Businesses of all shapes and sizes have to deal with employees arriving late for work, aka tardiness (though hopefully to a lesser extent for sole proprietors or single-member LLCs). The effect of employee tardiness on businesses is obviously negative because an employee cannot do their finance job if they are not present and lost productivity means lost revenue, on top of many other consequences. According to HR Magazine, around 20% of the American workforce has a problem arriving to work on time. Employers that tolerate employee tardiness, even for high-performing employees, run the risk of creating the perception that other employees can perpetuate tardiness too. So how should a employer reduce employee tardiness? See below for an informed plan of action many businesses nationwide have used to reduce employee tardiness.
Everything flows from having an employee tardiness policy in finance jobs so everyone knows what to expect and the odds are greater that everyone will feel like they are being treated to the same standard. This is the first thing a company can do to reduce employee tardiness. It is important for businesses to develop a thorough employee tardiness policy, make sure it is easy to understand, provide it in multiple places so it is easily accessible, and regularly update the policy to prevent it from becoming outdated. Some of the things the policy should include are: a definition and criteria for tardiness, how the employer will be tracking tardiness, and consequences of tardiness. Some forward-thinking businesses include consequences of tardiness (negative) and consequences of non-tardiness (positive) to encourage employees to improve in this area.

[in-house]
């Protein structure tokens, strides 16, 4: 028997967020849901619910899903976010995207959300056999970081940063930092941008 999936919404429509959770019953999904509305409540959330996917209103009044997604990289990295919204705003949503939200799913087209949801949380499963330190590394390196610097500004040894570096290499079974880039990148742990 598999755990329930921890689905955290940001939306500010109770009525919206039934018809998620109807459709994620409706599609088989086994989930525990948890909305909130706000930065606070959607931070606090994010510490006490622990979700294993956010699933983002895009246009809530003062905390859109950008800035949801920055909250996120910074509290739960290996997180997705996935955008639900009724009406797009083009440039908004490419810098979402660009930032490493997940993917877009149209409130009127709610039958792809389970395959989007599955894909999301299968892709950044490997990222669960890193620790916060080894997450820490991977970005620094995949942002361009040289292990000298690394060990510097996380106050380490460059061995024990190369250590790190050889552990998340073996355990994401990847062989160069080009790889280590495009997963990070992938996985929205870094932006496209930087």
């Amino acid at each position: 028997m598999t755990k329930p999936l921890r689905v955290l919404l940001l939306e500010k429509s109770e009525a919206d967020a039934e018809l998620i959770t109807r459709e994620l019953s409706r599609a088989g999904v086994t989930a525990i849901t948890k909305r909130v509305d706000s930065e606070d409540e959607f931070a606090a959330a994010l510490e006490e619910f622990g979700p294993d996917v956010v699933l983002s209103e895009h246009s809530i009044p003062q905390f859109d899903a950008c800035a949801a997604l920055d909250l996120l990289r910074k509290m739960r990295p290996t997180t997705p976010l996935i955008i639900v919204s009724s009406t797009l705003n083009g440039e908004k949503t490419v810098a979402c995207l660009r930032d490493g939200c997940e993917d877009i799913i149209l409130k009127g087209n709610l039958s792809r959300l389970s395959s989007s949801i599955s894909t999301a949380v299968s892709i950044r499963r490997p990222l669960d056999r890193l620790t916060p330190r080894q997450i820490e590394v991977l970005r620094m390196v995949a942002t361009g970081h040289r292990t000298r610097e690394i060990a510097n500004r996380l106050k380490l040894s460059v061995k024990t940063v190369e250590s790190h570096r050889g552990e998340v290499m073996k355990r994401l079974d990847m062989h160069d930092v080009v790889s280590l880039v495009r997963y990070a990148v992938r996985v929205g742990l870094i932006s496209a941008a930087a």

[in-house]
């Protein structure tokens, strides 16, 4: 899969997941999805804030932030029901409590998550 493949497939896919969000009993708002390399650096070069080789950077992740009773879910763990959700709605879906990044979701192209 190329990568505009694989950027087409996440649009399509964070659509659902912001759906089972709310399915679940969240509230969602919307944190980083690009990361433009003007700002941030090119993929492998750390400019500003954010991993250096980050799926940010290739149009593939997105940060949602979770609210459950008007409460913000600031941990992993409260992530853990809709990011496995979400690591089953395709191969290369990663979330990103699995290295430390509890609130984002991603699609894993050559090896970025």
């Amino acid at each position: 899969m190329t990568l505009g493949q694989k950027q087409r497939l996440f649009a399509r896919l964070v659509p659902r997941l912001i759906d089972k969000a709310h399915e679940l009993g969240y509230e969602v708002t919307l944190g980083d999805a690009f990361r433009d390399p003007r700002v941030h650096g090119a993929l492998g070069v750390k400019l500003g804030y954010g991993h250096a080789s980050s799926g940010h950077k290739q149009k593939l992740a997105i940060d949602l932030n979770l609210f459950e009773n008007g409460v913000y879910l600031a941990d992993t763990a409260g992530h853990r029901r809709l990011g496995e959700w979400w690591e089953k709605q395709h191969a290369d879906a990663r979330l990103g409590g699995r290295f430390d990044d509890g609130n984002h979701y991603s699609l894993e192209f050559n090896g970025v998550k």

The second thing a company can do to reduce employee tardiness is to deploy an easy to use time-tracking system that is also extremely accurate. This will prevent managers from having to spend too much time on tracking employee tardiness; time that managers should instead be spending on mission-critical activities that are actually productive to the company. It also lets the employees see that the company is serious about tardiness and that there will not be any lapses in tracking tardiness (assuming the system is high enough quality).
The third thing a company can do is to have a gradual progression when it comes to the consequences of tardiness. It is not feasible for a variety of reasons to attack tardiness too strongly, such as instant termination the first time an employee is tardy. Who would want to work at such a company? Instead, as spelled out in the policy, have a gradual progression of consequences to give the employee a chance to correct the problem before termination needs to enter the conversation. Speaking of conversation, it is helpful to include avenues for communication in multiple places within the system of consequences in hopes that everything related to the tardiness will be on the table, giving the employer to help in other ways, if possible.